“Patient adherence for screening is much higher with stool-based tests,” Ciemins said, adding that some research shows only about 38% of patients will willingly undergo a colonoscopy, compared to about 57% who are offered a stool-based test.

However, if a stool-based test yields a positive (abnormal) result, a follow-up colonoscopy is recommended, ideally within six to nine months, or earlier.

“Not following up on a stool based test is the equivalent of not following up on a positive mammogram,” Ciemins said.

Research published last year in the journal Gut found that people who had a positive FIT result, but who didn’t follow up with a recommended colonoscopy, were twice as likely to die compared to people who did undergo a follow-up colonoscopy.

The study, conducted by researchers in Italy, also followed more than 111,000 people who received a positive FIT result—more than 88,000 followed up with a colonoscopy within a year, while more than 23,000 did not get a follow-up colonoscopy.

Though cancer death rates in each group were small—under 1%—those who didn’t get a follow-up colonoscopy were about twice as likely to die of colorectal cancer over the next 10 years, compared to those who did.

Hurdles Keeping People From Accessing Further Testing

Screening for all cancers declined during the pandemic, CDC data shows. This is due to a combination of primary clinics closing, understaffing as resources were allocated to take care of COVID patients, and patients themselves avoiding healthcare settings out of fear of being exposed to the virus.

But there are also evergreen disparities that may be keeping people from being able to get into their doctors’ office, such as lack of insurance coverage, co-pays they can’t afford, or being unable to miss work.

On top of that, colonoscopies aren’t exactly viewed as a fun procedure. Dr. Singh, however, said most people do not experience any pain and do undergo some type of anesthesia, and that fear of the procedure itself should not prevent patients from getting a potentially life-saving colonoscopy.

Socioeconomic barriers may be more difficult to remove, and will require systemic changes in healthcare.

According to Ciemins, healthcare systems need to have their own ways of following up with patients. While a physician’s performance is measured partly on how many screenings are prescribed to patients that fall into the recommended window for colon cancer screening, they are not measured on whether or not these patients who have positive stool-based tests follow-up with a colonoscopy.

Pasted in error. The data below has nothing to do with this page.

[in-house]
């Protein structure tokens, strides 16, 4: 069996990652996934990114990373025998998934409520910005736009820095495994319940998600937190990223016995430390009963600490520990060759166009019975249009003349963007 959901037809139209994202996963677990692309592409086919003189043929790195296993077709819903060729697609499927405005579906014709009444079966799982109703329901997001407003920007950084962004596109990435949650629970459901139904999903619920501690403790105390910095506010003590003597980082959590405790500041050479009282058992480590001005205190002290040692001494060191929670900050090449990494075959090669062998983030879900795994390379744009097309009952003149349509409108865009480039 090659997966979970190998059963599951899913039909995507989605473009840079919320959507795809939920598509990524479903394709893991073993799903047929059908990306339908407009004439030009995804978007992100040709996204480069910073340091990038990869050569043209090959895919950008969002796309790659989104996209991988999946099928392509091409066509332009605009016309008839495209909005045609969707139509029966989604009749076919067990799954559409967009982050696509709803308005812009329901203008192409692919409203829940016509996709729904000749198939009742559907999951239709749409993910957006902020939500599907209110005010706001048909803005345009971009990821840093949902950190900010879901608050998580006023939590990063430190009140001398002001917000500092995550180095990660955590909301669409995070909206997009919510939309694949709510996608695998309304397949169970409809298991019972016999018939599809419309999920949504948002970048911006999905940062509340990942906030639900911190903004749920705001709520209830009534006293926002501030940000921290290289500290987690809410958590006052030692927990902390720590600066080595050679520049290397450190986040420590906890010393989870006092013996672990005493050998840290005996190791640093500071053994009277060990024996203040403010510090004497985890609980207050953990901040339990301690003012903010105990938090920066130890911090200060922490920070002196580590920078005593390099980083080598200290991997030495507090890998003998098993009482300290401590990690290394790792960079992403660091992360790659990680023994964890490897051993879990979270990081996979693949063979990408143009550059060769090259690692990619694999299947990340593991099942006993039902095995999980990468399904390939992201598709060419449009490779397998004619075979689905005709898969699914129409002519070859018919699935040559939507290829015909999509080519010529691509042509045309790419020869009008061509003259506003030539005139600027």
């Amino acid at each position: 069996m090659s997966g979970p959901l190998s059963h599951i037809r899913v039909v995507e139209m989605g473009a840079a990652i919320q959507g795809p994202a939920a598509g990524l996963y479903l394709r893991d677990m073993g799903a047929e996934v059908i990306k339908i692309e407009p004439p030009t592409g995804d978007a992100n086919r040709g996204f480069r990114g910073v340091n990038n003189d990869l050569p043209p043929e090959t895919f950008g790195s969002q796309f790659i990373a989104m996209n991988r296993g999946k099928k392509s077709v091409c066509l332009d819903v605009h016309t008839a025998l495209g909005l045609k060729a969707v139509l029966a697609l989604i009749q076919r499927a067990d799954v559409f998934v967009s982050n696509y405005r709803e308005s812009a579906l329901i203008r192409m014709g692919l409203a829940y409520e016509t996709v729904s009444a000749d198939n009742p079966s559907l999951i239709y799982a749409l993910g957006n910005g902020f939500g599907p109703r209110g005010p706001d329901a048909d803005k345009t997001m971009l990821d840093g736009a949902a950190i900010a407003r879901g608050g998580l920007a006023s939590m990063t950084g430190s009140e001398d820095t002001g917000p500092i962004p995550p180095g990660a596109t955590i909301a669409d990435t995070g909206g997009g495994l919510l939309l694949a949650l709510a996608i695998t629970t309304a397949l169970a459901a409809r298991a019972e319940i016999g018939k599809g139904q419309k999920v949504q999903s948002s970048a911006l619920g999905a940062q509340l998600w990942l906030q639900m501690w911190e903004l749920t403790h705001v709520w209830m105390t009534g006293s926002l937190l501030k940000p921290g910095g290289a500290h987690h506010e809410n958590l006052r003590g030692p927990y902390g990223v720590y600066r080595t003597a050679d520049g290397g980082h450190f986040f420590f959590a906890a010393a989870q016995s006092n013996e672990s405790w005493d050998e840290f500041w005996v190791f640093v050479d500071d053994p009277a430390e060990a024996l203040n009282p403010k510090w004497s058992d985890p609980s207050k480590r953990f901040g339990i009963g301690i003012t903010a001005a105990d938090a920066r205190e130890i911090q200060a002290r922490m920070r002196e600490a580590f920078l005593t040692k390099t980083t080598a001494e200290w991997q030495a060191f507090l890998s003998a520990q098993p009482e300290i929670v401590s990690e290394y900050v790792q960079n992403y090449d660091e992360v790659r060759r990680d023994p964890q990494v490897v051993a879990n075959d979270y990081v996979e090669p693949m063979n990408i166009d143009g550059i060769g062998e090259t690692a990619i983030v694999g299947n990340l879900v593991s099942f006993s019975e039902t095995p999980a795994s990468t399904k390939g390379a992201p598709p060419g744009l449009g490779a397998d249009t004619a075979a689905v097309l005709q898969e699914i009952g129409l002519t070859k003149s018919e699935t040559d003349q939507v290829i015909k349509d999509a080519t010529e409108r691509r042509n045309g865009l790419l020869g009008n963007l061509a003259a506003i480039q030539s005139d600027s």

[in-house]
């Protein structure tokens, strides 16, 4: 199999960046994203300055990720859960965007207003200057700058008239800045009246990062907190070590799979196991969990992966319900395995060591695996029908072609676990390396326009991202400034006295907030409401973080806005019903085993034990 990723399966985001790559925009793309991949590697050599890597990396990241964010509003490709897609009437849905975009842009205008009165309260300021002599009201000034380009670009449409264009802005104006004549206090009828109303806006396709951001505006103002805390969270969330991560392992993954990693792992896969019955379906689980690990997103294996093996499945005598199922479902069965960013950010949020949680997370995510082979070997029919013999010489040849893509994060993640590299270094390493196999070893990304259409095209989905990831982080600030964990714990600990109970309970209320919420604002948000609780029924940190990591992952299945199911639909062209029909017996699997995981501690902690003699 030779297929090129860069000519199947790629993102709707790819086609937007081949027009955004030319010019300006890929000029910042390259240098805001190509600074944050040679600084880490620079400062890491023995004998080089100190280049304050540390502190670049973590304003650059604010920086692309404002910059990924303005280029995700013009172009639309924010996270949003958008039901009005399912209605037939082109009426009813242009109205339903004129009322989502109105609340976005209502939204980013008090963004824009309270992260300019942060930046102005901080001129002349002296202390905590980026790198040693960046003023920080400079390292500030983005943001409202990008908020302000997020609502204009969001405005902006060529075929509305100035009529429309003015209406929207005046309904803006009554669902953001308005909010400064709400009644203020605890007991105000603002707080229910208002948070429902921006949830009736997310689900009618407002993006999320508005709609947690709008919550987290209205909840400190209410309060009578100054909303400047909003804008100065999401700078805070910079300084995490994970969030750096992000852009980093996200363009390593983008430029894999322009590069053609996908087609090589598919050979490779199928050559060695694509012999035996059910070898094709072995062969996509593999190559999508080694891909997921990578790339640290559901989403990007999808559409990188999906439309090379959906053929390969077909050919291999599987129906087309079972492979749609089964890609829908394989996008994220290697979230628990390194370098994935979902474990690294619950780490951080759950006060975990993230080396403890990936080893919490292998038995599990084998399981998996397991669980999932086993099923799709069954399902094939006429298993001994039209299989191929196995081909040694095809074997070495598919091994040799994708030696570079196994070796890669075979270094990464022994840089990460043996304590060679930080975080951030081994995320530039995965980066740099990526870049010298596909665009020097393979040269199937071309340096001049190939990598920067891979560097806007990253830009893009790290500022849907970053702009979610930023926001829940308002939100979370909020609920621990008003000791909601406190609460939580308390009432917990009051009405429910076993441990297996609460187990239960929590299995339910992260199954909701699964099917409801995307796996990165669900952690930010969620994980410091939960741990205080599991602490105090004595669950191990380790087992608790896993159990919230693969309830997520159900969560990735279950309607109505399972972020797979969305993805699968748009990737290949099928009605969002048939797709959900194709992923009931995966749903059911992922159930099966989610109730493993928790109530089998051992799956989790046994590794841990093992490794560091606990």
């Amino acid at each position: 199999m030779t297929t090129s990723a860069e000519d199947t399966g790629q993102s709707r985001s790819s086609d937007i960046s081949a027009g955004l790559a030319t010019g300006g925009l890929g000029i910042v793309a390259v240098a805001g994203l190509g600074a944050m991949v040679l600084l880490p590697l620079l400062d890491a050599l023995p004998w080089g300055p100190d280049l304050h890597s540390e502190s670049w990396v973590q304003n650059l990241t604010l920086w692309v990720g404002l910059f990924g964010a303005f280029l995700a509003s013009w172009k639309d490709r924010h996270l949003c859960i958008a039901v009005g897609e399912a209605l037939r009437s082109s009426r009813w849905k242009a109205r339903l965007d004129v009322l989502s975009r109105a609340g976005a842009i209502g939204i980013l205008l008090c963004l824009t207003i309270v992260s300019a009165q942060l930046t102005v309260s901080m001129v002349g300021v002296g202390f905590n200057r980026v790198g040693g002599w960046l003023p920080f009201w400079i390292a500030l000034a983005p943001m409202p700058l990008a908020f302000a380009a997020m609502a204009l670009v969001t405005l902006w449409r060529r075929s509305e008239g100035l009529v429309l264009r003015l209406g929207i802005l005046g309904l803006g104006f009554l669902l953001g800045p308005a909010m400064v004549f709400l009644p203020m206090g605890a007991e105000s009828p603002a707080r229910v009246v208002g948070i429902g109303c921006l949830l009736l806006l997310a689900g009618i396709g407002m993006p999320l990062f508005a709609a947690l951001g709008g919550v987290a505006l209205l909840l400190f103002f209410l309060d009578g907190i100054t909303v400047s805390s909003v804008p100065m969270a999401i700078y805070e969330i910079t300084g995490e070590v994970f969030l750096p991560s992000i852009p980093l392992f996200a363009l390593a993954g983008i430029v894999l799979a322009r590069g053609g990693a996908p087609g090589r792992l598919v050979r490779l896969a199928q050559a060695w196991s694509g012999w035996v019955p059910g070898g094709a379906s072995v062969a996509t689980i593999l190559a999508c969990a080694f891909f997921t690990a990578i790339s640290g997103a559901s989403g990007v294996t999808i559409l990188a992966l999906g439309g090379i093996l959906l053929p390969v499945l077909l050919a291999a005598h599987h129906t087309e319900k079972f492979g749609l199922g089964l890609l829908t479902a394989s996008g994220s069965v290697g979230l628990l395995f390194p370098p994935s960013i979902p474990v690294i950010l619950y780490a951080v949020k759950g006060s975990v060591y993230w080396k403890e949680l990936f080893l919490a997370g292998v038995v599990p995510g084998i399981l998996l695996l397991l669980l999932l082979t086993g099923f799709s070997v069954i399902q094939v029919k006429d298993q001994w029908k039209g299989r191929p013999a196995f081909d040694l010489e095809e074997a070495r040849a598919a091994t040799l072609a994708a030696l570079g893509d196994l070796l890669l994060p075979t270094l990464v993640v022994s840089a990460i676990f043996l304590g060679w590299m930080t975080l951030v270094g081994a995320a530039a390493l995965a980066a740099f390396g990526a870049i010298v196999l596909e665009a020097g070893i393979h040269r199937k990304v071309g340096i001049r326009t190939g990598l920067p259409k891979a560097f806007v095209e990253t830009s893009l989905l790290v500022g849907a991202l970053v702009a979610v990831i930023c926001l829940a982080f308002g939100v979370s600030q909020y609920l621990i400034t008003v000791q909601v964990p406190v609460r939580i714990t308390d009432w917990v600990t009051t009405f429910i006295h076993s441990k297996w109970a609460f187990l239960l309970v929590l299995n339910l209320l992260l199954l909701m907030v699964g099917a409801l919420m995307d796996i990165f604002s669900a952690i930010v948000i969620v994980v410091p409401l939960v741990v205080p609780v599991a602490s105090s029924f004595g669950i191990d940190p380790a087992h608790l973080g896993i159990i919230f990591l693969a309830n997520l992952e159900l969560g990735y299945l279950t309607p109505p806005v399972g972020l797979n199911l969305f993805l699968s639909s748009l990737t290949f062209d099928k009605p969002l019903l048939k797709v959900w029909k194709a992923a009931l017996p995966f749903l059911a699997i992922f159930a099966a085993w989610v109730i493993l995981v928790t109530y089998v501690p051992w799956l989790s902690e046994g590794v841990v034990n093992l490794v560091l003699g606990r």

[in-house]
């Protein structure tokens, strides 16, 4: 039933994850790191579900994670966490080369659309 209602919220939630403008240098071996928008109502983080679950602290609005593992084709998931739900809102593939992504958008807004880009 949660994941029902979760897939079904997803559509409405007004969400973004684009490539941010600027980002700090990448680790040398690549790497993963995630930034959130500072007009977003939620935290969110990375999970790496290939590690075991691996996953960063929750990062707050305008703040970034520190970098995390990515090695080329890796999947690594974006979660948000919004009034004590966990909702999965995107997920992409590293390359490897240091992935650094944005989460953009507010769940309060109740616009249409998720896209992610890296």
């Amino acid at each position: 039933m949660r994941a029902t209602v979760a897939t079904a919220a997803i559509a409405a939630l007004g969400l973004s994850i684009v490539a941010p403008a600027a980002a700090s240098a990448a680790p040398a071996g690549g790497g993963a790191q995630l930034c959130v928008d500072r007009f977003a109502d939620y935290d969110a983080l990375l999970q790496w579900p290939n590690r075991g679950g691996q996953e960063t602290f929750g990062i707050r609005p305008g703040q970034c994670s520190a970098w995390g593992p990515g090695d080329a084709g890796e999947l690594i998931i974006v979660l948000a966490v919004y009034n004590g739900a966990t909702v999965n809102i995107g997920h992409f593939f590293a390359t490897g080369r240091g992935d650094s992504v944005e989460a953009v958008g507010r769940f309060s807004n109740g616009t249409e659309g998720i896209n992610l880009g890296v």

“This would be something that health systems could be measured on so they could become aware,” Ciemins said. “Then it could prompt individual tracking of patients where they reach out to patients who have not followed up.”

But overall, a low follow-up rate for colonoscopy screening should not be the norm, and more resources and education opportunities should be provided to those who undergo the tests.

“While we understand patients’ concerns, a colonoscopy is the gold standard to diagnose and detect colon cancer,” said Dr. Singh. “If a doctor recommends it, do it.”

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  1. Mohl JT, Ciemins EL, Miller-Wilson LA, Gillen A, Luo R, Colangelo F. Rates of follow-up colonoscopy after a positive stool-based screening test result for colorectal cancer among health care organizations in the U.S., 2017-2020JAMA Netw Open. 2023;6(1):e2251384. doi:10.1001/jamanetworkopen.2022.51384

  2. Mazidimoradi A, Tiznobaik A, Salehiniya H. Impact of the COVID-19 pandemic on colorectal cancer screening: a systematic reviewJ Gastrointest Cancer. 2022;53(3):730-744. doi:10.1007/s12029-021-00679-x

  3. U.S. Preventive Services Task Force. Final recommendation statement: screening for colorectal cancer.

  4. American Cancer Society. American Cancer Society guideline for colorectal cancer screening.

  5. American Cancer Society. Colorectal cancer screening tests.

  6. Zorzi M, Battagello J, Selby K, et al. Non-compliance with colonoscopy after a positive faecal immunochemical test doubles the risk of dying from colorectal cancerGut. 2022;71(3):561-567. doi:10.1136/gutjnl-2020-322192